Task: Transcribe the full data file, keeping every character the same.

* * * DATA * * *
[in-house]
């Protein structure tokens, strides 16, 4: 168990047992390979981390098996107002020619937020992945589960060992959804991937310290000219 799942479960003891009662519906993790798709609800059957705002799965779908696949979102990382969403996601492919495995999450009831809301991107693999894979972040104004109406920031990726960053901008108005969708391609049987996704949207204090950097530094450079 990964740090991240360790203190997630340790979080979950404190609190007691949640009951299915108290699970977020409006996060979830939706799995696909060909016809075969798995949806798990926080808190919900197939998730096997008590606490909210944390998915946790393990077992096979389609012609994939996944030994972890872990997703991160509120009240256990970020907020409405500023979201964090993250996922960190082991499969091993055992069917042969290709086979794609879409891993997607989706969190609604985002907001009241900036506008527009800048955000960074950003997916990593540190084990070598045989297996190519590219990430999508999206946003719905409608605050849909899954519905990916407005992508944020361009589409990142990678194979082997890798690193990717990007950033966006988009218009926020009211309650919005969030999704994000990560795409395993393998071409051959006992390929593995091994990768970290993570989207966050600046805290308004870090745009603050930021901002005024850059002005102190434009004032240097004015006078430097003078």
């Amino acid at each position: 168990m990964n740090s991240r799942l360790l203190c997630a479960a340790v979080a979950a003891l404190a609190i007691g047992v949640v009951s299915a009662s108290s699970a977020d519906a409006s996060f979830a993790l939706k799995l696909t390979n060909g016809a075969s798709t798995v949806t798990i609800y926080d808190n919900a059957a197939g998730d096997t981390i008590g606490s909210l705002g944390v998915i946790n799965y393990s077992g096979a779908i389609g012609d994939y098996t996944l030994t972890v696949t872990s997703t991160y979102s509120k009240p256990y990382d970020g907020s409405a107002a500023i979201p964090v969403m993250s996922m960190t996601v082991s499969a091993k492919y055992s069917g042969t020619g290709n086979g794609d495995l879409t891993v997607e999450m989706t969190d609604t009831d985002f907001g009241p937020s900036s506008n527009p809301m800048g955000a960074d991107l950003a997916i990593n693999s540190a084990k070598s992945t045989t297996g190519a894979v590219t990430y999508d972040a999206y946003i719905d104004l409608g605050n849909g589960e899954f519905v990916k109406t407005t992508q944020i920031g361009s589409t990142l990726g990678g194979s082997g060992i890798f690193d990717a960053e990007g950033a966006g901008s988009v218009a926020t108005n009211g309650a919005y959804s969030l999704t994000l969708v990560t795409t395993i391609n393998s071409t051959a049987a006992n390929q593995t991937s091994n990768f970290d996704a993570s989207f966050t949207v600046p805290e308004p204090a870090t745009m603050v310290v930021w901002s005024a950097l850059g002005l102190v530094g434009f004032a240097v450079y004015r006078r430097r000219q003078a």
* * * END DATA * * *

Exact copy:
[in-house]
């Protein structure tokens, strides 16, 4: 168990047992390979981390098996107002020619937020992945589960060992959804991937310290000219 799942479960003891009662519906993790798709609800059957705002799965779908696949979102990382969403996601492919495995999450009831809301991107693999894979972040104004109406920031990726960053901008108005969708391609049987996704949207204090950097530094450079 990964740090991240360790203190997630340790979080979950404190609190007691949640009951299915108290699970977020409006996060979830939706799995696909060909016809075969798995949806798990926080808190919900197939998730096997008590606490909210944390998915946790393990077992096979389609012609994939996944030994972890872990997703991160509120009240256990970020907020409405500023979201964090993250996922960190082991499969091993055992069917042969290709086979794609879409891993997607989706969190609604985002907001009241900036506008527009800048955000960074950003997916990593540190084990070598045989297996190519590219990430999508999206946003719905409608605050849909899954519905990916407005992508944020361009589409990142990678194979082997890798690193990717990007950033966006988009218009926020009211309650919005969030999704994000990560795409395993393998071409051959006992390929593995091994990768970290993570989207966050600046805290308004870090745009603050930021901002005024850059002005102190434009004032240097004015006078430097003078």
């Amino acid at each position: 168990m990964n740090s991240r799942l360790l203190c997630a479960a340790v979080a979950a003891l404190a609190i007691g047992v949640v009951s299915a009662s108290s699970a977020d519906a409006s996060f979830a993790l939706k799995l696909t390979n060909g016809a075969s798709t798995v949806t798990i609800y926080d808190n919900a059957a197939g998730d096997t981390i008590g606490s909210l705002g944390v998915i946790n799965y393990s077992g096979a779908i389609g012609d994939y098996t996944l030994t972890v696949t872990s997703t991160y979102s509120k009240p256990y990382d970020g907020s409405a107002a500023i979201p964090v969403m993250s996922m960190t996601v082991s499969a091993k492919y055992s069917g042969t020619g290709n086979g794609d495995l879409t891993v997607e999450m989706t969190d609604t009831d985002f907001g009241p937020s900036s506008n527009p809301m800048g955000a960074d991107l950003a997916i990593n693999s540190a084990k070598s992945t045989t297996g190519a894979v590219t990430y999508d972040a999206y946003i719905d104004l409608g605050n849909g589960e899954f519905v990916k109406t407005t992508q944020i920031g361009s589409t990142l990726g990678g194979s082997g060992i890798f690193d990717a960053e990007g950033a966006g901008s988009v218009a926020t108005n009211g309650a919005y959804s969030l999704t994000l969708v990560t795409t395993i391609n393998s071409t051959a049987a006992n390929q593995t991937s091994n990768f970290d996704a993570s989207f966050t949207v600046p805290e308004p204090a870090t745009m603050v310290v930021w901002s005024a950097l850059g002005l102190v530094g434009f004032a240097v450079y004015r006078r430097r000219q003078a």